There is no need to recap United Airlines disastrous ejection of a passenger from a flight. The only person who hasn’t heard about it yet probably lives alone in a cave somewhere and refers to planes as “Magical Silver Sky Birds.”
But, the fall out continues and on April 27, 2017 United issued a statement, echoed in newspaper ads and emails to customers, about the results of its assessment of all that went wrong and what the company would do going forward.
I’ve been following the incident both as a very, very regular flier – I have flown over 1.7 million miles on United – and as a member of the compliance and ethics community.
In the statement released by United CEO Oscar Munoz, one sentence stands out beyond the others: “Our review shows that many things went wrong that day, but the headline is clear: our policies got in the way of our values and procedures interfered in doing what’s right.”
There’s a good summary, to my mind, of what went wrong. It’s also very good counsel to every organization. If a policy or procedure doesn’t align with your values, there’s a potential problem.
It’s an easy point to forget. An incident occurs and someone says we need a policy to prevent it. One gets written, and people think the problem is solved. But, calmer heads with a broader vision need to look to see how the new policy interacts both with the company’s other policies, as well as the company’s own values. Otherwise there is the risk of the disaster United faced, or just creating dissonance within the workforce: “They say we believe in this value, but this policy says something else altogether. Clearly they don’t believe that values stuff.”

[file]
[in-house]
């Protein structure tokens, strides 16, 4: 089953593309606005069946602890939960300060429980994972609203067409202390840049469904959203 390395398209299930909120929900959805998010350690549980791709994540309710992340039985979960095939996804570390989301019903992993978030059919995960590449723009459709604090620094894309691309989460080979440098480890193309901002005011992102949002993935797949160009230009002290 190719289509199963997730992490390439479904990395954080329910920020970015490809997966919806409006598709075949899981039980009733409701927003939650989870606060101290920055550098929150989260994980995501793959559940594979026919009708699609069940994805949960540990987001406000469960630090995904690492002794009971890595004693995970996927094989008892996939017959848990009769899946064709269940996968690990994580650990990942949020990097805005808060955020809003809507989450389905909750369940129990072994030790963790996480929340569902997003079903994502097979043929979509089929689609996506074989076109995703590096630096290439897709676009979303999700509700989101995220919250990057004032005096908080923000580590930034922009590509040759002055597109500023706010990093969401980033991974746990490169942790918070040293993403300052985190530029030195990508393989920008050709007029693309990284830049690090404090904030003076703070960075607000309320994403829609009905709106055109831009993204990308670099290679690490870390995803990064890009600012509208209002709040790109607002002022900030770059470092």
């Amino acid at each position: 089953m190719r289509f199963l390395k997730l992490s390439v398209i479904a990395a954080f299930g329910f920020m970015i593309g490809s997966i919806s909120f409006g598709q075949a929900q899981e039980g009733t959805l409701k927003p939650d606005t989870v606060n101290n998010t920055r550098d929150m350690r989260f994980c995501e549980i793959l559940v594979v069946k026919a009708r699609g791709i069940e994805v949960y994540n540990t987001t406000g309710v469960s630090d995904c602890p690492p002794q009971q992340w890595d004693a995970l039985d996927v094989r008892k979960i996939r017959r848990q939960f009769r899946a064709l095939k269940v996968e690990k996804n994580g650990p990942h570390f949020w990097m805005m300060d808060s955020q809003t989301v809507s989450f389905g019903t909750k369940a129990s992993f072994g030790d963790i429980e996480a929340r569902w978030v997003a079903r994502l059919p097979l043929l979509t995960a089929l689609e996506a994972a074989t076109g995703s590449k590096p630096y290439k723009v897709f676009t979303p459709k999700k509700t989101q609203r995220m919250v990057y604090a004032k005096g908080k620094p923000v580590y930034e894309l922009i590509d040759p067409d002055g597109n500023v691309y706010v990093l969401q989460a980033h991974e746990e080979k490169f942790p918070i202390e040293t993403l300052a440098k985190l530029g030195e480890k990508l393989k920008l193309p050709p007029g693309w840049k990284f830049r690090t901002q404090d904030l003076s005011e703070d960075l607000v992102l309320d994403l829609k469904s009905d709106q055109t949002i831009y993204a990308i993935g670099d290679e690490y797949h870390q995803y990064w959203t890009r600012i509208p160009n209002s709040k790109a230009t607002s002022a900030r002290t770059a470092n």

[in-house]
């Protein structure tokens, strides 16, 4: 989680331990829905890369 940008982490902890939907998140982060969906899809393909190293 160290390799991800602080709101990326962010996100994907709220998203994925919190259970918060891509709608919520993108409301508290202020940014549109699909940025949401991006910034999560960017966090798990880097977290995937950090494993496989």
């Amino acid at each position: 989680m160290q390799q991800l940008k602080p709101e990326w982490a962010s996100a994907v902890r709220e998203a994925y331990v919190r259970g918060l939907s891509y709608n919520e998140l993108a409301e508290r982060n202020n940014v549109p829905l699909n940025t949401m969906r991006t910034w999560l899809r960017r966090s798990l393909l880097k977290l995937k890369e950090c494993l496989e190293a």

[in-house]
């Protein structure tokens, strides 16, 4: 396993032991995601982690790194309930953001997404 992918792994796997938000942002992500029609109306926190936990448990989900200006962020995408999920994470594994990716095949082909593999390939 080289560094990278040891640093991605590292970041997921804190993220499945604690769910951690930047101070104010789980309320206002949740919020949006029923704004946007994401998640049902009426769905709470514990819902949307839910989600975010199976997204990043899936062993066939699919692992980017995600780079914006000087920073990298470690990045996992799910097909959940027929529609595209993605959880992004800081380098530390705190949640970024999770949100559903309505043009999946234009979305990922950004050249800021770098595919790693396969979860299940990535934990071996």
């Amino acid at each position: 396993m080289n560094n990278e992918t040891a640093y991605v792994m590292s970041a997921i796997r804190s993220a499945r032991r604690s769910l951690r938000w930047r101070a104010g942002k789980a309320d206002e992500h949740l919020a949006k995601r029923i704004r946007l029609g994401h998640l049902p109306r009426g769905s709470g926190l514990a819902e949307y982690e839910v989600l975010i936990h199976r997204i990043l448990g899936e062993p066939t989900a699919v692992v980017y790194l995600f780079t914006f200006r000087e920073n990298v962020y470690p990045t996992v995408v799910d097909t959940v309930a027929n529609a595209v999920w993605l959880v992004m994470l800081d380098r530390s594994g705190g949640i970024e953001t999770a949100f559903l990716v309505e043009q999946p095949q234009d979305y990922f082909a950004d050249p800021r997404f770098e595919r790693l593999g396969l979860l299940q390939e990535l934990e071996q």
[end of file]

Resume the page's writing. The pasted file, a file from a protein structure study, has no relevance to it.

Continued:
United’s response also is an important reminder of the need to make compliance with policies and procedures not some formal, externally imposed rule book but an integral part of how we as an organization do business. Yes, there are some things you will need to look up in the manual to find out what you’re supposed to do in a given situation. But, if those rules are consistent with the company’s approach to business, they seem a little less externally-imposed, a little less “what they say we should do” and a little more consistent with the employee’s own vision of what the company expects.
Finally, there is a lesson for those who talk about “going beyond compliance to ethics.” Oscar Munoz’s statement shows that the two are intertwined. Good rules usually have strong ethical values behind them and are consistent with good ethics.
There’s no need to bump compliance for ethics or ethics for compliance. Let’s just buckle up together and have a safe flight.
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